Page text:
Originally posted on 23 Dec 2022

1 minute read

The title on this book caught my eye while I was browsing the collection at my local public library. “Hmm,” I thought, “I’m not much of a skeptic on this topic but I am fidgety. OK, let’s add this one to the stack. Whatever. Checking out books is free.”

If you’ve been considering trying meditation—to help you focus, or sleep, or alleviate stress, or whatever—but are turned off by the new age/religious/etc reputation of the practice, this is the book for you. It goes into the science of meditation and shares a number of real world case studies. It also has a number of guided meditations that are anything but new age, woo-woo stuff.

The writing style is casual and entertaining, and the information is presented in very practical ways. It’s also helpful in that it doesn’t only go into what meditation is, but what it is not (a competition). By the time I finished the book, I was motivated to re-start my own attempts at developing a meditation practice. In that way, I think the book is successful and helpful for me.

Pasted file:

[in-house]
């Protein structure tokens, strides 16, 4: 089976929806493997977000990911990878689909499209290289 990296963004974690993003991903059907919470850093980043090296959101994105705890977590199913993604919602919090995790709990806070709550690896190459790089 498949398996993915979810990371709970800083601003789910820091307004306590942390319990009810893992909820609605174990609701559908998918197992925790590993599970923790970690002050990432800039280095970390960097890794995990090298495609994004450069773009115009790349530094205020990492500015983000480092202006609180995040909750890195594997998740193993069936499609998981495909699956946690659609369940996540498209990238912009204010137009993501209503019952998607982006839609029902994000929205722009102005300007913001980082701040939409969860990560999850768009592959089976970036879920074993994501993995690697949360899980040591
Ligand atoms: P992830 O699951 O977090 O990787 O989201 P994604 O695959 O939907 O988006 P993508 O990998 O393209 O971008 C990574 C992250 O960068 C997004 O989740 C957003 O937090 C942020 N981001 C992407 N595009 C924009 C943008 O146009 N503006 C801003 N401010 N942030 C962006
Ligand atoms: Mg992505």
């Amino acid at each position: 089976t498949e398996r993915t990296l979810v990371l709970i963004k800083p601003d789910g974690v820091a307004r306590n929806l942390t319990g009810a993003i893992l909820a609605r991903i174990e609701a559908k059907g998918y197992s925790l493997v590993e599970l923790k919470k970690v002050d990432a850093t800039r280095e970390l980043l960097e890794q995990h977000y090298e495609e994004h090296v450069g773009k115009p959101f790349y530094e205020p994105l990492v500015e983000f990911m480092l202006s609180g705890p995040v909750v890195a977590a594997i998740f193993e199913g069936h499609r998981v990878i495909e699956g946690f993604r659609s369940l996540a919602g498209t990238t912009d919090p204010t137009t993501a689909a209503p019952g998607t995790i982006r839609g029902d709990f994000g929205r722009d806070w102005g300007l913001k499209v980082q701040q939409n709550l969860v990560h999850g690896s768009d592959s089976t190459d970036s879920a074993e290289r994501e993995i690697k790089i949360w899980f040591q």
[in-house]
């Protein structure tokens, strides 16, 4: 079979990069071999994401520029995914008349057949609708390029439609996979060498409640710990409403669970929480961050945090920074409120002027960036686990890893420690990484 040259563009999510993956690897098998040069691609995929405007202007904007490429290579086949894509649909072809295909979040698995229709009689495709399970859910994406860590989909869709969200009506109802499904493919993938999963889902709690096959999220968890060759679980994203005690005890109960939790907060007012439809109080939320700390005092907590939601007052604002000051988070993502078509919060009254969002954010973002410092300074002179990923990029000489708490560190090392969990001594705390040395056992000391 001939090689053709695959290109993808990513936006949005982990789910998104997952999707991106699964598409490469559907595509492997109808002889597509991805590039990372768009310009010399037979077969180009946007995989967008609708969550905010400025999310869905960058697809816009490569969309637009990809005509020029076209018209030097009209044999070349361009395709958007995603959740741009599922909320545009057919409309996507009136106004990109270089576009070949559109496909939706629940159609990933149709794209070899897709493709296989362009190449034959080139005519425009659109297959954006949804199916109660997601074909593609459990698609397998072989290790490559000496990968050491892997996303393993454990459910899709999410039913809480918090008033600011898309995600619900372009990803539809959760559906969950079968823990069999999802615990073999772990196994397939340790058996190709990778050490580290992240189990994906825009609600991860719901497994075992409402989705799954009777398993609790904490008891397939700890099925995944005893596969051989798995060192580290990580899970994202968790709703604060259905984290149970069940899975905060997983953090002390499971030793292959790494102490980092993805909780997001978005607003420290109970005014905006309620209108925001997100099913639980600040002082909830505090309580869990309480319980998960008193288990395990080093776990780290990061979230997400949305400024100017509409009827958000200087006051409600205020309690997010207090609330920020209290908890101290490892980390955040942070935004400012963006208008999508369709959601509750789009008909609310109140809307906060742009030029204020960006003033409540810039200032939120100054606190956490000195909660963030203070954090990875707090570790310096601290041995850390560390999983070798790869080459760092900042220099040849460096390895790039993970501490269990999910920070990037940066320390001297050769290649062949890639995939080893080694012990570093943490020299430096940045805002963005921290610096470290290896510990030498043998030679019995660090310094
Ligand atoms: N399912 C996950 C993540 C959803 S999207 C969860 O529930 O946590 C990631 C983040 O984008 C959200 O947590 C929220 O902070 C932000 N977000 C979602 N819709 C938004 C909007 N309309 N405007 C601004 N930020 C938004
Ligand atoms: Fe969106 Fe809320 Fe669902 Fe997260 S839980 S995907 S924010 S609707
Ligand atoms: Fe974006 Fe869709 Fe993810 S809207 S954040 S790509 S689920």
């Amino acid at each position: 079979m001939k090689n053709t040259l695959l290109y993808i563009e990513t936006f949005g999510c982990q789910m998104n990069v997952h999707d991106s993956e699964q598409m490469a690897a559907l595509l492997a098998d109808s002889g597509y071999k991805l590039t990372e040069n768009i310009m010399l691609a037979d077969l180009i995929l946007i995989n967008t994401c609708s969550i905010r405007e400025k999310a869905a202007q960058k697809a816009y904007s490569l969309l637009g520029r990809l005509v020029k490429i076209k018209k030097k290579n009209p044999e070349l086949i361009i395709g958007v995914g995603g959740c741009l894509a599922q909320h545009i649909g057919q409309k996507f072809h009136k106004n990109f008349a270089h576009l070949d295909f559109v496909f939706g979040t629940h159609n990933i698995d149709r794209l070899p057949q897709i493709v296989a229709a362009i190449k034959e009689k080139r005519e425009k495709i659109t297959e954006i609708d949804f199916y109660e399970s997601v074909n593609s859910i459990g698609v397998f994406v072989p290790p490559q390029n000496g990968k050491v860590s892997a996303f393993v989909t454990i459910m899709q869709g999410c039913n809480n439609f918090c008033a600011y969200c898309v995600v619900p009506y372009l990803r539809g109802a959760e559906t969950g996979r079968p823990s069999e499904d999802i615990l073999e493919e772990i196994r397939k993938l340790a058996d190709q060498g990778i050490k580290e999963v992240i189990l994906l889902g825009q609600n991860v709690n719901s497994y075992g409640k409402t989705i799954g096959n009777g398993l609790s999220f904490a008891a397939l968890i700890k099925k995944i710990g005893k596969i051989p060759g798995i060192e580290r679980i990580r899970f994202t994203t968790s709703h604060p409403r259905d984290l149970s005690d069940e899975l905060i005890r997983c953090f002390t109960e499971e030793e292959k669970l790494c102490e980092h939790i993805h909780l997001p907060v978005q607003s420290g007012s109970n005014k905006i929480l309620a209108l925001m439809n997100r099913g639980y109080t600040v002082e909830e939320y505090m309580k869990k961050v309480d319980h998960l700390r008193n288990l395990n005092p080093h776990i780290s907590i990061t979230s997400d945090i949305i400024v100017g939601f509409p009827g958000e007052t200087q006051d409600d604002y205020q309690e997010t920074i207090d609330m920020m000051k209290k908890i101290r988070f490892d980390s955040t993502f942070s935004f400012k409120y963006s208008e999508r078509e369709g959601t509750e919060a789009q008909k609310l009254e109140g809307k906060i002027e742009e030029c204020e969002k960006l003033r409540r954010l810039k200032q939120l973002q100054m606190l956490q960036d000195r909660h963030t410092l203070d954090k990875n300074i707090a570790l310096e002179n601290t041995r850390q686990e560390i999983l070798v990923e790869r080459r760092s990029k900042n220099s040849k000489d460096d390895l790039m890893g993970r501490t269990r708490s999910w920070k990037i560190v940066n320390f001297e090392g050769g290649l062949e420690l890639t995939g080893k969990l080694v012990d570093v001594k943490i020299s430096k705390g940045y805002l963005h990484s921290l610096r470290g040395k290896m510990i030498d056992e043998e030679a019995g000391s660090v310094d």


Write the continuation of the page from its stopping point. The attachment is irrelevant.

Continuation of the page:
However, when I picked up the book I didn’t realise that it’s actually a sequel. Dan Harris, the primary author, first wrote a book called 10% Happier, then spun it off into company that operates a mobile app. Not only that, but apparently Harris is a national television news reporter, so he was famous even before he became a meditation sensation. I don’t begrudge folks the opportunity to make money, but I admit that learning about the commercial aspect of this whole thing was a bit of a turn-off.

Despite that, after reading the book I had a look at the app to see whether it might help me build my own meditation practice. Unfortunately, it seems that not only are all the guided meditations in video form (seriously, wtaf), but the app only includes guided meditations and some general information (again, in video form). It doesn’t have anything obvious like, say, a meditation timer. I’m sure the app is helpful for others, but it’s not a good fit for me.